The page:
"I liked selling things. It wasn't hard to do with the people I was dealing with. It was not a broad cross-section of the population, but musicians — people who loved music," he said. "That made it pleasant for me."

The store moved to its current location — 102 S. Neil St., C — at the southeast corner of Neil and University Avenue in 1964.

By that time, it was beginning to concentrate on pianos, organs, drums, guitars and sheet music.

By the 1960s, local bands were eager to get "anything that had an amplifier and a speaker with it," and Lloyde soon learned what systems worked and what didn't. He came to understand what really good systems were.

By the early 1970s, C.V. Lloyde was providing sound systems for touring bands. Initially, promoters for the bands made arrangements for the systems, but eventually bands came to recognize who the best sound crews were.

Usually, C.V. Lloyde provided crews for regional tours, but in the mid-1980s, the rock group Boston hired Lloyde's crew for its national tour. Sammy Hagar was a support act for Boston, and Lloyde's crew eventually went on tour for him too.

By the late 1980s, demand for sound systems was coming from a new quarter — houses of worship. So C.V. Lloyde began turning more attention to audio installations for schools and churches.

When Market Place Shopping Center opened in the mid-1970s, Lloyde Music had a piano and organ store there, too. After a decade, rent at the mall tripled, and the Market Place store moved to a stand-alone location outside the mall.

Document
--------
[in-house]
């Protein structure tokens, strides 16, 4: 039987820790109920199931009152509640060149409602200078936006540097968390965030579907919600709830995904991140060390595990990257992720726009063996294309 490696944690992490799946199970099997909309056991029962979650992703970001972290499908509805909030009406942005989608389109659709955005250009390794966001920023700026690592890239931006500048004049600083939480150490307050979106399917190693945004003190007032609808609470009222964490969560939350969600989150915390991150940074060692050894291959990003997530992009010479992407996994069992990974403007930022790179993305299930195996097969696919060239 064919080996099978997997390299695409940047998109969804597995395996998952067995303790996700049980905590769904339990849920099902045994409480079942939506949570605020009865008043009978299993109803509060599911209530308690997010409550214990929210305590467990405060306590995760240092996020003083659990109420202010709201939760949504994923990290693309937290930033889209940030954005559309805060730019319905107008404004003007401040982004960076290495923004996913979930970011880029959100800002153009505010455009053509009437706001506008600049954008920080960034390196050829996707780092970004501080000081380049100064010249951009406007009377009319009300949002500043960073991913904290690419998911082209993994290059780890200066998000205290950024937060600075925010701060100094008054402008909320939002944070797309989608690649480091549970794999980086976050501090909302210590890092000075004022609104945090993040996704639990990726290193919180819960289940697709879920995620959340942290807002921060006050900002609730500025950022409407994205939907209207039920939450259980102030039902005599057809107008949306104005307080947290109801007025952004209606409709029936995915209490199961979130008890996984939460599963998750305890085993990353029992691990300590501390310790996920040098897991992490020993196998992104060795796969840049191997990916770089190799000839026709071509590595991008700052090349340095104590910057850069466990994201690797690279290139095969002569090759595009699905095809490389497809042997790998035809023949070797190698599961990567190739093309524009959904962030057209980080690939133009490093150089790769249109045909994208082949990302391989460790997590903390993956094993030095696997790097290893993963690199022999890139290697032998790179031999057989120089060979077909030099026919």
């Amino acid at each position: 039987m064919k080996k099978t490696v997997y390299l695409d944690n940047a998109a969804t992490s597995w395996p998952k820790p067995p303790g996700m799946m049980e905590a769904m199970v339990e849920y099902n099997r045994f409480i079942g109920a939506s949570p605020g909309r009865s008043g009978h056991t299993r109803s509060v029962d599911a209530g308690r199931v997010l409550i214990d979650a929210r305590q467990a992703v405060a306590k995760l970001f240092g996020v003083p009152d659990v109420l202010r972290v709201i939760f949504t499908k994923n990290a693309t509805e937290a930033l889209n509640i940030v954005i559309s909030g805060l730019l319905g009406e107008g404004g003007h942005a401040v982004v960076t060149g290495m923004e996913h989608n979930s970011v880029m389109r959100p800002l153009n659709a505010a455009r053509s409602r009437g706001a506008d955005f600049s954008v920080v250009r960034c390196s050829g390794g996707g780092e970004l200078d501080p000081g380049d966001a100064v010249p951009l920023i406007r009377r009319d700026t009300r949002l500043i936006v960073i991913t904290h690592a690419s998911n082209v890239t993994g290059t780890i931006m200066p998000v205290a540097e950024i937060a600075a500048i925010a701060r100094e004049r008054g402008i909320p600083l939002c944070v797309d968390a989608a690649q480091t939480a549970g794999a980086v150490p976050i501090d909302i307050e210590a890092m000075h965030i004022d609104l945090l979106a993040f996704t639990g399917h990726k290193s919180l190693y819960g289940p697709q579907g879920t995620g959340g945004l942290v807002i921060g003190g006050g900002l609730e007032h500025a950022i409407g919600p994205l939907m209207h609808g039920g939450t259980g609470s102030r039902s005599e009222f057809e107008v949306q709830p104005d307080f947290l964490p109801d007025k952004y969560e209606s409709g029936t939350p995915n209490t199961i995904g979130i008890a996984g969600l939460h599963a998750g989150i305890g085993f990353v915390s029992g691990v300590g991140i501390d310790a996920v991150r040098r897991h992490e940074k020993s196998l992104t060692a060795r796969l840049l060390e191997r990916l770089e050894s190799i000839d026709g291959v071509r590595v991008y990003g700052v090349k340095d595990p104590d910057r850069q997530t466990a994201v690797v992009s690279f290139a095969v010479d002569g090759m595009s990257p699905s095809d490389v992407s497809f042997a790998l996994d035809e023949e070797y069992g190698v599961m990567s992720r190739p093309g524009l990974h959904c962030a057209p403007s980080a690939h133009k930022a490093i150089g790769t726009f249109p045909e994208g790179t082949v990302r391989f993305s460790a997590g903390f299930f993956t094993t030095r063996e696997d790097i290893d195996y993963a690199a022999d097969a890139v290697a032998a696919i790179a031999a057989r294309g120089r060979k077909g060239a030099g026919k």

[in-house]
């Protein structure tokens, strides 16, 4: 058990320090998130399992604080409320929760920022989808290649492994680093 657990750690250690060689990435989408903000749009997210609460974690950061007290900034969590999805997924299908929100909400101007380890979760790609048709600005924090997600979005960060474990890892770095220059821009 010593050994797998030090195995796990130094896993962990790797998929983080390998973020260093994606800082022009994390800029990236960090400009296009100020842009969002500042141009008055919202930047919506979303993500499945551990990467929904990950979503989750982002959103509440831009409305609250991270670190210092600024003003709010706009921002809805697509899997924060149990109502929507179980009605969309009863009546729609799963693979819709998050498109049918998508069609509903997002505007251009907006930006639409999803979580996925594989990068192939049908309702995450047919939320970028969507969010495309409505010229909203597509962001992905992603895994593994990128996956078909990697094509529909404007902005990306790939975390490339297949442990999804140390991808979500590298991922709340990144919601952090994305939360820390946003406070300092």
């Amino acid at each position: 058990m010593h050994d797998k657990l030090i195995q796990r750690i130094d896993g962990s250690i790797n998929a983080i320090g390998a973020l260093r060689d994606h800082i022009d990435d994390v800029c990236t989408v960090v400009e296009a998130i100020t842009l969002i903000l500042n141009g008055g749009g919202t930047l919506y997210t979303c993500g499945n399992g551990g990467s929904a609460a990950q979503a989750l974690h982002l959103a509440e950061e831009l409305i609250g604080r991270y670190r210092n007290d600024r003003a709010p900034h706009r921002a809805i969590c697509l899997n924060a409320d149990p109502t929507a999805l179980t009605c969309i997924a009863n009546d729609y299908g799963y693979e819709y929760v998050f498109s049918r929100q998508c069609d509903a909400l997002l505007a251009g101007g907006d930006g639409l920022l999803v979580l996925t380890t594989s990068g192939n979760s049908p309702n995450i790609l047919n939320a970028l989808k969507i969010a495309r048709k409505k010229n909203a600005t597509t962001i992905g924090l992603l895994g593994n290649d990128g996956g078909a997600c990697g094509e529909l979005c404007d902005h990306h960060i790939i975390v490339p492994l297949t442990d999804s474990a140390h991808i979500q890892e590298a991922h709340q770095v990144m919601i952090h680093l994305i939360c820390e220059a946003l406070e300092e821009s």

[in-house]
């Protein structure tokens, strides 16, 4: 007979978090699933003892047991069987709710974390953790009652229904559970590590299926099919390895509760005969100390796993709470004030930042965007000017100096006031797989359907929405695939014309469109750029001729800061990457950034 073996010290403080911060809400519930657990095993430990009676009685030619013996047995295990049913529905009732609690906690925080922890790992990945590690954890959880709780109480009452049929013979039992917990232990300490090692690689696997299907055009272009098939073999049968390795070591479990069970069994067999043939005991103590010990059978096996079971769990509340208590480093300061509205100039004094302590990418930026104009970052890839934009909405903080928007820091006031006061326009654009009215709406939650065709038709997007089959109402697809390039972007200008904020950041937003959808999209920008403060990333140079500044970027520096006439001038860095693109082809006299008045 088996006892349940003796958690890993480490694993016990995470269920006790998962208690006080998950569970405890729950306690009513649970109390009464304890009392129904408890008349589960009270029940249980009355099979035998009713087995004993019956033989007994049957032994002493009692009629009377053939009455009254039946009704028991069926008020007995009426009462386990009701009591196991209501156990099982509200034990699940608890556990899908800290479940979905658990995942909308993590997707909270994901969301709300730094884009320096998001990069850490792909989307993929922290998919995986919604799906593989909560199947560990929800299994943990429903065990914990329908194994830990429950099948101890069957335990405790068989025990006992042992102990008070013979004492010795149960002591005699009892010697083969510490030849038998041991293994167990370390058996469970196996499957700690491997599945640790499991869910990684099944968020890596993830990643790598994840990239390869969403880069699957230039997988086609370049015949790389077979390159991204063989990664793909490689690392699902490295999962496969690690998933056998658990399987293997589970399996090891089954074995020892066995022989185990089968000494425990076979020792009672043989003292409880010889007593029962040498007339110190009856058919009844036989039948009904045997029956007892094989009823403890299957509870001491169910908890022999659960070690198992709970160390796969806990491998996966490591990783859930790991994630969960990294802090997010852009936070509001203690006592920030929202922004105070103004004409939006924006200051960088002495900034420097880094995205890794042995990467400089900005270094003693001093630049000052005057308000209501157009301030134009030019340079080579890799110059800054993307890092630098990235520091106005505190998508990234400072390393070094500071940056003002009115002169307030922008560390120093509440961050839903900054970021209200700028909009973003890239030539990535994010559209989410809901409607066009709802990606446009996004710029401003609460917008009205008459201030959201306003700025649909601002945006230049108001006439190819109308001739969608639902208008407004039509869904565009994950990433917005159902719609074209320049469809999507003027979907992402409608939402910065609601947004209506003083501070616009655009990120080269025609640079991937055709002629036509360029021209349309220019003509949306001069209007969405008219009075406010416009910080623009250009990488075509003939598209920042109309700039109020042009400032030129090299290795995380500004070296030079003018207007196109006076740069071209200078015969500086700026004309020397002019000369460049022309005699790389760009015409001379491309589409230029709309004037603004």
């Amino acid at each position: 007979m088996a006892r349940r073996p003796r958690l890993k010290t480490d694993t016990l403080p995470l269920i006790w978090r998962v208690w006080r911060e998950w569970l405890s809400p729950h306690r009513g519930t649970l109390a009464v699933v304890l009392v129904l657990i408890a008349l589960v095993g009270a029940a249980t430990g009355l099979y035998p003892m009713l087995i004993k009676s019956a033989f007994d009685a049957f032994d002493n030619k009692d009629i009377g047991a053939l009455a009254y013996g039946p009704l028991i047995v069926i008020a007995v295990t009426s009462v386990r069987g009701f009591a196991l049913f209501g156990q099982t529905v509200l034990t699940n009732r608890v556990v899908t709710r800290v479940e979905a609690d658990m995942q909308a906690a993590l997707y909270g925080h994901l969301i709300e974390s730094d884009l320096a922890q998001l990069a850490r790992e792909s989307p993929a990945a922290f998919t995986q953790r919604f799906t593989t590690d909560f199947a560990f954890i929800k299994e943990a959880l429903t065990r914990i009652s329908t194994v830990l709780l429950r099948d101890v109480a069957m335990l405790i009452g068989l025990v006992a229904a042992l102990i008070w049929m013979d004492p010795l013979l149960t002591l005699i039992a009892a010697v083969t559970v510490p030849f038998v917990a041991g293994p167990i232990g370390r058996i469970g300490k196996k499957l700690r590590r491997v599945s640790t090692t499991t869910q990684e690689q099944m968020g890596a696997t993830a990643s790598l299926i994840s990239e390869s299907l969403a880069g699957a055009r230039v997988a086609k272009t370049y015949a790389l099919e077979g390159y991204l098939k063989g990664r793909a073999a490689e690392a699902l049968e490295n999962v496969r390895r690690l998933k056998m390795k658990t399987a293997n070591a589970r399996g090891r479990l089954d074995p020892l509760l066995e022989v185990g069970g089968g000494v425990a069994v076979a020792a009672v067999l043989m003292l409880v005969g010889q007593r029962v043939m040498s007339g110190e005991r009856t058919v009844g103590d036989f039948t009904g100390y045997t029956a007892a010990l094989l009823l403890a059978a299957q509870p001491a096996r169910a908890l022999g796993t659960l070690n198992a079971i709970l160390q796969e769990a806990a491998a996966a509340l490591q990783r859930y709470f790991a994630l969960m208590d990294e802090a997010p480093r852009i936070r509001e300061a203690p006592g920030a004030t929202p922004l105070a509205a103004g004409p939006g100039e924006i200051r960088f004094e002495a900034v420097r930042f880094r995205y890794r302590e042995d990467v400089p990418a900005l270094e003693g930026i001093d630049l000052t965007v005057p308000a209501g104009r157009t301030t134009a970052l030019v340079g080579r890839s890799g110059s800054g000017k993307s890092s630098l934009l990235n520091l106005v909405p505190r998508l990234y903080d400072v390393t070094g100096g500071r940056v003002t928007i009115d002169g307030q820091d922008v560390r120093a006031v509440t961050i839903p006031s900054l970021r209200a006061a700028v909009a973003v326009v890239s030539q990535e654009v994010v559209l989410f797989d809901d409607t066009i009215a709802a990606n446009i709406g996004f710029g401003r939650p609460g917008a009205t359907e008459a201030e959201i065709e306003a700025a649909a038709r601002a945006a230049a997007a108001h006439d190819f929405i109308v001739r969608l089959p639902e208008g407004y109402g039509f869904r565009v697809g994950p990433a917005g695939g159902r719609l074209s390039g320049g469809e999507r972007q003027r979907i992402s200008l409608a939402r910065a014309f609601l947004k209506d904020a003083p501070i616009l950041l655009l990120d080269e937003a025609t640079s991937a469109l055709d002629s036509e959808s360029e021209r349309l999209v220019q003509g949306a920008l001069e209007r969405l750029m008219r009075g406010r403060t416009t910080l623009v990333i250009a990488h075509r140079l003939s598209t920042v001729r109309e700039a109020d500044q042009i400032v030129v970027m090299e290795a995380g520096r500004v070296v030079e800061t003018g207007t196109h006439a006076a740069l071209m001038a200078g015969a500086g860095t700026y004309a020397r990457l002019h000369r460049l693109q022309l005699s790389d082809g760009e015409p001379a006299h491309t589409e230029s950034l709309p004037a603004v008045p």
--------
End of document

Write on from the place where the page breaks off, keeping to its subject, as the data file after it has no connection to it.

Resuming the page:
But Lloyde said the amount of advertising needed to make up for the loss of walk-in traffic at the mall would have exceeded the rent increase. The store on the outskirts of the mall soon closed.

Surviving in the music business all those years was more "a matter of endurance" than adaptation, Lloyde said.

"At times, there were way too many music stores, and the pie was cut too thin," he said. Plus, there were economic downturns to overcome.

Lloyde said there was little thought of the music business passing to a fifth generation of Lloydes. He has two daughters — Amanda and Heather, both in their 40s, and living in Florida and Texas, respectively.

In retrospect, Lloyde said it was easy for him to devote 60 hours a week to work.

"I was doing something I enjoyed so much," he said. "I can't think of anything I didn't like about the business."

C.V.'S curriculum vitae

What's the C.V. stand for?

Clifford Villard Lloyde — the same name as his father. But while his father went by Clifford V. Lloyde, the son was called "C.V." by his parents from a very early age.

What kind of music does he like?

C.V. said he acquired a taste for classical music, but he likes rock 'n' roll too. His biggest interest in music is finding good songs with which he can demonstrate sound systems.

How many locations has the Lloyde music business had downtown?

C.V.'s great-grandfather's original store was at 7 Main St., C. His grandfather had a store in the 100 block of North Neil Street, and his father had stores at 313 N. Neil St. and 321-323 N. Neil St. before moving the business to its current location at 102 S. Neil St., C, in 1964.

C.V.'s first job at the store was repairing accordions. How popular were those in the 1950s?

Hard to imagine, but in 1956, a spring accordion recital by students of the Clifford V. Lloyde Teaching Studios featured more than 100 students. In addition to dozens of soloists, there were eight accordion bands, and even a white-robed "accordion choir" that included a young C.V. Lloyde.